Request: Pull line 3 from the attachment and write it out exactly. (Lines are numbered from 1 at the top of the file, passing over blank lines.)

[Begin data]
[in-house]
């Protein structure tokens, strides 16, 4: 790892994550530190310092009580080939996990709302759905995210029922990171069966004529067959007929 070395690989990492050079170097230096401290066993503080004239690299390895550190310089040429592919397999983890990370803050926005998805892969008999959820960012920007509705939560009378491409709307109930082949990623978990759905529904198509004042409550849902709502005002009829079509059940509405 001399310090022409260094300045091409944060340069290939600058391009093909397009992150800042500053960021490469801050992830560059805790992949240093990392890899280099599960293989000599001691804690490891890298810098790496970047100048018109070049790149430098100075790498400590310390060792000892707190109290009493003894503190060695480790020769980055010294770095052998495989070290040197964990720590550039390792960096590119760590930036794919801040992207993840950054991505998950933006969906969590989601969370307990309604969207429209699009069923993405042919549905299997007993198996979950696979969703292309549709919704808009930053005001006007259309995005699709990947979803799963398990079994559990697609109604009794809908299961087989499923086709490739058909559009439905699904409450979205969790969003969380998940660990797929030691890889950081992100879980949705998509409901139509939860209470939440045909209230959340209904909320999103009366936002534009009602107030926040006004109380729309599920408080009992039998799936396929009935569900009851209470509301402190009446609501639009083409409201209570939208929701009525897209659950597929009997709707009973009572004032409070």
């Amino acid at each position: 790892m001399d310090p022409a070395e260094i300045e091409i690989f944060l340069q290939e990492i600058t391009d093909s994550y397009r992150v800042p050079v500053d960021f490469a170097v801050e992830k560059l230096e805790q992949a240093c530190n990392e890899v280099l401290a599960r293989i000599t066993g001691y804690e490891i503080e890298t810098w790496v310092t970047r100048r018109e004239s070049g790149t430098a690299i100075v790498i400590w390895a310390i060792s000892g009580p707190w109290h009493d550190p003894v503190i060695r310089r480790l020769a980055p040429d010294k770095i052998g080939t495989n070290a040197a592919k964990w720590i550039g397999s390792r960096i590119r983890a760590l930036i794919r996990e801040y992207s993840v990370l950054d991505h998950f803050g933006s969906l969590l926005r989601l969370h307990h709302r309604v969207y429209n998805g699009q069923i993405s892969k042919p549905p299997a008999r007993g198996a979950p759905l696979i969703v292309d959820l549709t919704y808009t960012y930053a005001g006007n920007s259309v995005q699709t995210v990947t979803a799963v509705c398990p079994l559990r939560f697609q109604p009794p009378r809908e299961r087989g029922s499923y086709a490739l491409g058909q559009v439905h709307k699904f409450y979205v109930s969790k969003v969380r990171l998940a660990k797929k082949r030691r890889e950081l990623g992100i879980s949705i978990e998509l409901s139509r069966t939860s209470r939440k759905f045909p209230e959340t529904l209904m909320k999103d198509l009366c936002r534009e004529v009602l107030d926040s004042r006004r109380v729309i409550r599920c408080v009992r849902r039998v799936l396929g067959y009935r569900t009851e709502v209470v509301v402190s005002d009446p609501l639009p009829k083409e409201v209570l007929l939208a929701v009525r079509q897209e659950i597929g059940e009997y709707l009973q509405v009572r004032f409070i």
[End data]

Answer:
């Amino acid at each position: 790892m001399d310090p022409a070395e260094i300045e091409i690989f944060l340069q290939e990492i600058t391009d093909s994550y397009r992150v800042p050079v500053d960021f490469a170097v801050e992830k560059l230096e805790q992949a240093c530190n990392e890899v280099l401290a599960r293989i000599t066993g001691y804690e490891i503080e890298t810098w790496v310092t970047r100048r018109e004239s070049g790149t430098a690299i100075v790498i400590w390895a310390i060792s000892g009580p707190w109290h009493d550190p003894v503190i060695r310089r480790l020769a980055p040429d010294k770095i052998g080939t495989n070290a040197a592919k964990w720590i550039g397999s390792r960096i590119r983890a760590l930036i794919r996990e801040y992207s993840v990370l950054d991505h998950f803050g933006s969906l969590l926005r989601l969370h307990h709302r309604v969207y429209n998805g699009q069923i993405s892969k042919p549905p299997a008999r007993g198996a979950p759905l696979i969703v292309d959820l549709t919704y808009t960012y930053a005001g006007n920007s259309v995005q699709t995210v990947t979803a799963v509705c398990p079994l559990r939560f697609q109604p009794p009378r809908e299961r087989g029922s499923y086709a490739l491409g058909q559009v439905h709307k699904f409450y979205v109930s969790k969003v969380r990171l998940a660990k797929k082949r030691r890889e950081l990623g992100i879980s949705i978990e998509l409901s139509r069966t939860s209470r939440k759905f045909p209230e959340t529904l209904m909320k999103d198509l009366c936002r534009e004529v009602l107030d926040s004042r006004r109380v729309i409550r599920c408080v009992r849902r039998v799936l396929g067959y009935r569900t009851e709502v209470v509301v402190s005002d009446p609501l639009p009829k083409e409201v209570l007929l939208a929701v009525r079509q897209e659950i597929g059940e009997y709707l009973q509405v009572r004032f409070i």